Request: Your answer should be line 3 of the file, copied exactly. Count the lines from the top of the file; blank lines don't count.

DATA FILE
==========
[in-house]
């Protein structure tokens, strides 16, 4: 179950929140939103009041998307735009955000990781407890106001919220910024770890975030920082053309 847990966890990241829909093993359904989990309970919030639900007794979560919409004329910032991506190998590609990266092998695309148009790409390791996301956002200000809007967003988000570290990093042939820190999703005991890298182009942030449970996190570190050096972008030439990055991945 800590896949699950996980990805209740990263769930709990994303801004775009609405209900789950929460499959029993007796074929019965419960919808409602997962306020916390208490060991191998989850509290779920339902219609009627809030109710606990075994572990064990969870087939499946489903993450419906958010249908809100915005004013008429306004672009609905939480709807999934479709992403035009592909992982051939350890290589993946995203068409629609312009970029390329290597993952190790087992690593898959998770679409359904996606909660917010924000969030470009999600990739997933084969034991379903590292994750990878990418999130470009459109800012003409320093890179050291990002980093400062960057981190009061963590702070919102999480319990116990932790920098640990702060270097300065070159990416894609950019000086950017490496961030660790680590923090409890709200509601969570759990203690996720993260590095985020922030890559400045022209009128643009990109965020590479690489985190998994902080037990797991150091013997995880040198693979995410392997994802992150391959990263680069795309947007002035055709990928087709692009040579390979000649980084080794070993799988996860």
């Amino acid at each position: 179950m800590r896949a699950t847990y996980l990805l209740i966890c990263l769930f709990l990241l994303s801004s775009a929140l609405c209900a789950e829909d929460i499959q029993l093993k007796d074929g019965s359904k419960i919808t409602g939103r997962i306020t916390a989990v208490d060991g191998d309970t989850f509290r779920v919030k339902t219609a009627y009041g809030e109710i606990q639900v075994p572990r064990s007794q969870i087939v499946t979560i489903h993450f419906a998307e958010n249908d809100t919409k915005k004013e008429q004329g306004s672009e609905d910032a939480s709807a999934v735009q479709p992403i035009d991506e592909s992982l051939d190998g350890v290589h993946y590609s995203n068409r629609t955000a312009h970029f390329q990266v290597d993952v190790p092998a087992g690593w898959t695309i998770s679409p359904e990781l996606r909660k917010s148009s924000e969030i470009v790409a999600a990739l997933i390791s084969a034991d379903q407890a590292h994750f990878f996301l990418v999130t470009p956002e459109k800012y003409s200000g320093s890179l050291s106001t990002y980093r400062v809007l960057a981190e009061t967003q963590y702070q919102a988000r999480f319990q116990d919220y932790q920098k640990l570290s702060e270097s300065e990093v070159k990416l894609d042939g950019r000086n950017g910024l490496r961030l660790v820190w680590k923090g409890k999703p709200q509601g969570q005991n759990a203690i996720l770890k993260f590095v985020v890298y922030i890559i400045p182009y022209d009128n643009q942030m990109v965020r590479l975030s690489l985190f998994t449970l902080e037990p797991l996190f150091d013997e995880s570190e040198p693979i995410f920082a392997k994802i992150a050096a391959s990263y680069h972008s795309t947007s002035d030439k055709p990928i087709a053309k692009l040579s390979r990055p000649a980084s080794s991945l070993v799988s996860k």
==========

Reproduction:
């Amino acid at each position: 179950m800590r896949a699950t847990y996980l990805l209740i966890c990263l769930f709990l990241l994303s801004s775009a929140l609405c209900a789950e829909d929460i499959q029993l093993k007796d074929g019965s359904k419960i919808t409602g939103r997962i306020t916390a989990v208490d060991g191998d309970t989850f509290r779920v919030k339902t219609a009627y009041g809030e109710i606990q639900v075994p572990r064990s007794q969870i087939v499946t979560i489903h993450f419906a998307e958010n249908d809100t919409k915005k004013e008429q004329g306004s672009e609905d910032a939480s709807a999934v735009q479709p992403i035009d991506e592909s992982l051939d190998g350890v290589h993946y590609s995203n068409r629609t955000a312009h970029f390329q990266v290597d993952v190790p092998a087992g690593w898959t695309i998770s679409p359904e990781l996606r909660k917010s148009s924000e969030i470009v790409a999600a990739l997933i390791s084969a034991d379903q407890a590292h994750f990878f996301l990418v999130t470009p956002e459109k800012y003409s200000g320093s890179l050291s106001t990002y980093r400062v809007l960057a981190e009061t967003q963590y702070q919102a988000r999480f319990q116990d919220y932790q920098k640990l570290s702060e270097s300065e990093v070159k990416l894609d042939g950019r000086n950017g910024l490496r961030l660790v820190w680590k923090g409890k999703p709200q509601g969570q005991n759990a203690i996720l770890k993260f590095v985020v890298y922030i890559i400045p182009y022209d009128n643009q942030m990109v965020r590479l975030s690489l985190f998994t449970l902080e037990p797991l996190f150091d013997e995880s570190e040198p693979i995410f920082a392997k994802i992150a050096a391959s990263y680069h972008s795309t947007s002035d030439k055709p990928i087709a053309k692009l040579s390979r990055p000649a980084s080794s991945l070993v799988s996860k």